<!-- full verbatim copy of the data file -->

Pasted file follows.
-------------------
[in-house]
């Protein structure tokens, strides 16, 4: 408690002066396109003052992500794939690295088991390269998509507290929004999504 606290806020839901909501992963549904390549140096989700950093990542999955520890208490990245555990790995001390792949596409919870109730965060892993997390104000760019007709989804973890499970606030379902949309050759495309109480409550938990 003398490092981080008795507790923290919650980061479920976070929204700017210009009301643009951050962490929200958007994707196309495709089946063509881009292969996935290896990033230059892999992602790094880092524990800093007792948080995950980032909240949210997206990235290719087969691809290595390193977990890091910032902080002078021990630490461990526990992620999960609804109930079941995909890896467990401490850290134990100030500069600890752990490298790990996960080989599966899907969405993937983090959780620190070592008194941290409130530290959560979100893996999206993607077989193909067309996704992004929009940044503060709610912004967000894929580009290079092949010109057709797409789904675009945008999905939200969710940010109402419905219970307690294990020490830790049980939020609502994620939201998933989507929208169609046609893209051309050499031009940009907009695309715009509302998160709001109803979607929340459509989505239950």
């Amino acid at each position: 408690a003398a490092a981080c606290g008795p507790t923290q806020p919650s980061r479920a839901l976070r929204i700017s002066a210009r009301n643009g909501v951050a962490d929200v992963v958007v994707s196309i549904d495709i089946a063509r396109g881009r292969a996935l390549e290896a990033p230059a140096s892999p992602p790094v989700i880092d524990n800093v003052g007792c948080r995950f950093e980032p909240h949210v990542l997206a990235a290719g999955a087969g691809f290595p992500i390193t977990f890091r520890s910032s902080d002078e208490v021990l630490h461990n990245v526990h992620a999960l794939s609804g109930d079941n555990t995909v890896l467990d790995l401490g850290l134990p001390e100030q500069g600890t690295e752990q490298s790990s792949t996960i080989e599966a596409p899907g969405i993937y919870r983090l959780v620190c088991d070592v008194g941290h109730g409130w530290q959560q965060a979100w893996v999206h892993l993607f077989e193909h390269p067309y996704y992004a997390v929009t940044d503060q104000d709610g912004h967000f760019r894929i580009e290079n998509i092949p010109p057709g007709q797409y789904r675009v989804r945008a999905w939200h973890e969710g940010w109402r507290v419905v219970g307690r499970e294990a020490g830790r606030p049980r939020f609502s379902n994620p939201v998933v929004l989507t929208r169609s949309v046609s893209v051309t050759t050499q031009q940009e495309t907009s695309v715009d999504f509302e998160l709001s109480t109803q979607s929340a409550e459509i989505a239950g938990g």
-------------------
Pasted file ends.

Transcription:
[in-house]
């Protein structure tokens, strides 16, 4: 408690002066396109003052992500794939690295088991390269998509507290929004999504 606290806020839901909501992963549904390549140096989700950093990542999955520890208490990245555990790995001390792949596409919870109730965060892993997390104000760019007709989804973890499970606030379902949309050759495309109480409550938990 003398490092981080008795507790923290919650980061479920976070929204700017210009009301643009951050962490929200958007994707196309495709089946063509881009292969996935290896990033230059892999992602790094880092524990800093007792948080995950980032909240949210997206990235290719087969691809290595390193977990890091910032902080002078021990630490461990526990992620999960609804109930079941995909890896467990401490850290134990100030500069600890752990490298790990996960080989599966899907969405993937983090959780620190070592008194941290409130530290959560979100893996999206993607077989193909067309996704992004929009940044503060709610912004967000894929580009290079092949010109057709797409789904675009945008999905939200969710940010109402419905219970307690294990020490830790049980939020609502994620939201998933989507929208169609046609893209051309050499031009940009907009695309715009509302998160709001109803979607929340459509989505239950």
């Amino acid at each position: 408690a003398a490092a981080c606290g008795p507790t923290q806020p919650s980061r479920a839901l976070r929204i700017s002066a210009r009301n643009g909501v951050a962490d929200v992963v958007v994707s196309i549904d495709i089946a063509r396109g881009r292969a996935l390549e290896a990033p230059a140096s892999p992602p790094v989700i880092d524990n800093v003052g007792c948080r995950f950093e980032p909240h949210v990542l997206a990235a290719g999955a087969g691809f290595p992500i390193t977990f890091r520890s910032s902080d002078e208490v021990l630490h461990n990245v526990h992620a999960l794939s609804g109930d079941n555990t995909v890896l467990d790995l401490g850290l134990p001390e100030q500069g600890t690295e752990q490298s790990s792949t996960i080989e599966a596409p899907g969405i993937y919870r983090l959780v620190c088991d070592v008194g941290h109730g409130w530290q959560q965060a979100w893996v999206h892993l993607f077989e193909h390269p067309y996704y992004a997390v929009t940044d503060q104000d709610g912004h967000f760019r894929i580009e290079n998509i092949p010109p057709g007709q797409y789904r675009v989804r945008a999905w939200h973890e969710g940010w109402r507290v419905v219970g307690r499970e294990a020490g830790r606030p049980r939020f609502s379902n994620p939201v998933v929004l989507t929208r169609s949309v046609s893209v051309t050759t050499q031009q940009e495309t907009s695309v715009d999504f509302e998160l709001s109480t109803q979607s929340a409550e459509i989505a239950g938990g």